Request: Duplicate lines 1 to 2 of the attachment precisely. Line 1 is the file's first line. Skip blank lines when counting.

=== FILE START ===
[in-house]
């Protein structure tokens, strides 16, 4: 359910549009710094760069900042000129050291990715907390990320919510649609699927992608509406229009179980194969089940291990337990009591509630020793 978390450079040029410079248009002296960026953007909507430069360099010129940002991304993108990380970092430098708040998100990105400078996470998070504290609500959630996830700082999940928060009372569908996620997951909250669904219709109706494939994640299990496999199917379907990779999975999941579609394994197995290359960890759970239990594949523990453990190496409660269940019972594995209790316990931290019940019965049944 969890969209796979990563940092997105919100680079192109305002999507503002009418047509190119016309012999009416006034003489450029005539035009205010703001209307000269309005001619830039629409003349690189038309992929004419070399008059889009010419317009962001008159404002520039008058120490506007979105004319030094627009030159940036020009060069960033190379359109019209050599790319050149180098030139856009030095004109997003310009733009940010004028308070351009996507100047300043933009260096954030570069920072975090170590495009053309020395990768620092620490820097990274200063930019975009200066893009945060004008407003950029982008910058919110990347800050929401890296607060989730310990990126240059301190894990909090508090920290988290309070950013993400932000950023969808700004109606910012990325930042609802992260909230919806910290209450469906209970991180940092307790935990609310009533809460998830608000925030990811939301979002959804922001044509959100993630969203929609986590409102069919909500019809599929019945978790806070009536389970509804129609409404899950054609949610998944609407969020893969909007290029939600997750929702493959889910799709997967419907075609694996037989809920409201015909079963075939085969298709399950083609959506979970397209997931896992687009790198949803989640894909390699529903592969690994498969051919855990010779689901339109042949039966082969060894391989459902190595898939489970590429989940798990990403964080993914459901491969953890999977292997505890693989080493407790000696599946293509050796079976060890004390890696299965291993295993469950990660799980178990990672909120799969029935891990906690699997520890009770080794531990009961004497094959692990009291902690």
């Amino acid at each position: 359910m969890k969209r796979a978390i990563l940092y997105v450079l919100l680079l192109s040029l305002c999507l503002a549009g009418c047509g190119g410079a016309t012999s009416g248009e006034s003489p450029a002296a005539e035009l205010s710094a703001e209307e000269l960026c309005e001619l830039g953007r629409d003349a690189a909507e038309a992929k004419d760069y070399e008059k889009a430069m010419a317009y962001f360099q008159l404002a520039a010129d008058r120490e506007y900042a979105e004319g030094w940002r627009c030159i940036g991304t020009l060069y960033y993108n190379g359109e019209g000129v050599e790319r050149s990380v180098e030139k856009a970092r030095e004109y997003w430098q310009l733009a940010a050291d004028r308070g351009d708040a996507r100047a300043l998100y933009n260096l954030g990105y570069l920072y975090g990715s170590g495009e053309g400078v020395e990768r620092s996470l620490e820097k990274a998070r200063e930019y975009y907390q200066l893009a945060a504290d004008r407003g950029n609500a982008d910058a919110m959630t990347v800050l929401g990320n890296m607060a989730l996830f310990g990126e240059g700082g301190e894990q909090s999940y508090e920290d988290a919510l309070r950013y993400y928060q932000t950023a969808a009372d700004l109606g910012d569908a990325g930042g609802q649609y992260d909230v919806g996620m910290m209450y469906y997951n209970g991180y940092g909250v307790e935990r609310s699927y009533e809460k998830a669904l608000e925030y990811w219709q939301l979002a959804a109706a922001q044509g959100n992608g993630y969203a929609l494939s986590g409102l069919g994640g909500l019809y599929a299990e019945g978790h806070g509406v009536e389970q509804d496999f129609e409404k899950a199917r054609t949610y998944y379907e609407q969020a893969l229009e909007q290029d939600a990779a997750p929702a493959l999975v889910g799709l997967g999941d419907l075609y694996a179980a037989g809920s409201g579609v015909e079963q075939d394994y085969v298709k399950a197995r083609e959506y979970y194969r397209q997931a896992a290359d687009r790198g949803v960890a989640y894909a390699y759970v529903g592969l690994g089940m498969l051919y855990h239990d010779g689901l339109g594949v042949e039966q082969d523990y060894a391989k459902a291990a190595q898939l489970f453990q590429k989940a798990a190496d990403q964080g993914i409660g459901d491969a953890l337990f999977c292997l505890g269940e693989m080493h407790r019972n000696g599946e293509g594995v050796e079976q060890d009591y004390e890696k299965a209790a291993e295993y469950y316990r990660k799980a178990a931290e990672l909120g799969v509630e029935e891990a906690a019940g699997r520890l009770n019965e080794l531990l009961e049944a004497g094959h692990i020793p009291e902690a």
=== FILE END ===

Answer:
[in-house]
């Protein structure tokens, strides 16, 4: 359910549009710094760069900042000129050291990715907390990320919510649609699927992608509406229009179980194969089940291990337990009591509630020793 978390450079040029410079248009002296960026953007909507430069360099010129940002991304993108990380970092430098708040998100990105400078996470998070504290609500959630996830700082999940928060009372569908996620997951909250669904219709109706494939994640299990496999199917379907990779999975999941579609394994197995290359960890759970239990594949523990453990190496409660269940019972594995209790316990931290019940019965049944 969890969209796979990563940092997105919100680079192109305002999507503002009418047509190119016309012999009416006034003489450029005539035009205010703001209307000269309005001619830039629409003349690189038309992929004419070399008059889009010419317009962001008159404002520039008058120490506007979105004319030094627009030159940036020009060069960033190379359109019209050599790319050149180098030139856009030095004109997003310009733009940010004028308070351009996507100047300043933009260096954030570069920072975090170590495009053309020395990768620092620490820097990274200063930019975009200066893009945060004008407003950029982008910058919110990347800050929401890296607060989730310990990126240059301190894990909090508090920290988290309070950013993400932000950023969808700004109606910012990325930042609802992260909230919806910290209450469906209970991180940092307790935990609310009533809460998830608000925030990811939301979002959804922001044509959100993630969203929609986590409102069919909500019809599929019945978790806070009536389970509804129609409404899950054609949610998944609407969020893969909007290029939600997750929702493959889910799709997967419907075609694996037989809920409201015909079963075939085969298709399950083609959506979970397209997931896992687009790198949803989640894909390699529903592969690994498969051919855990010779689901339109042949039966082969060894391989459902190595898939489970590429989940798990990403964080993914459901491969953890999977292997505890693989080493407790000696599946293509050796079976060890004390890696299965291993295993469950990660799980178990990672909120799969029935891990906690699997520890009770080794531990009961004497094959692990009291902690």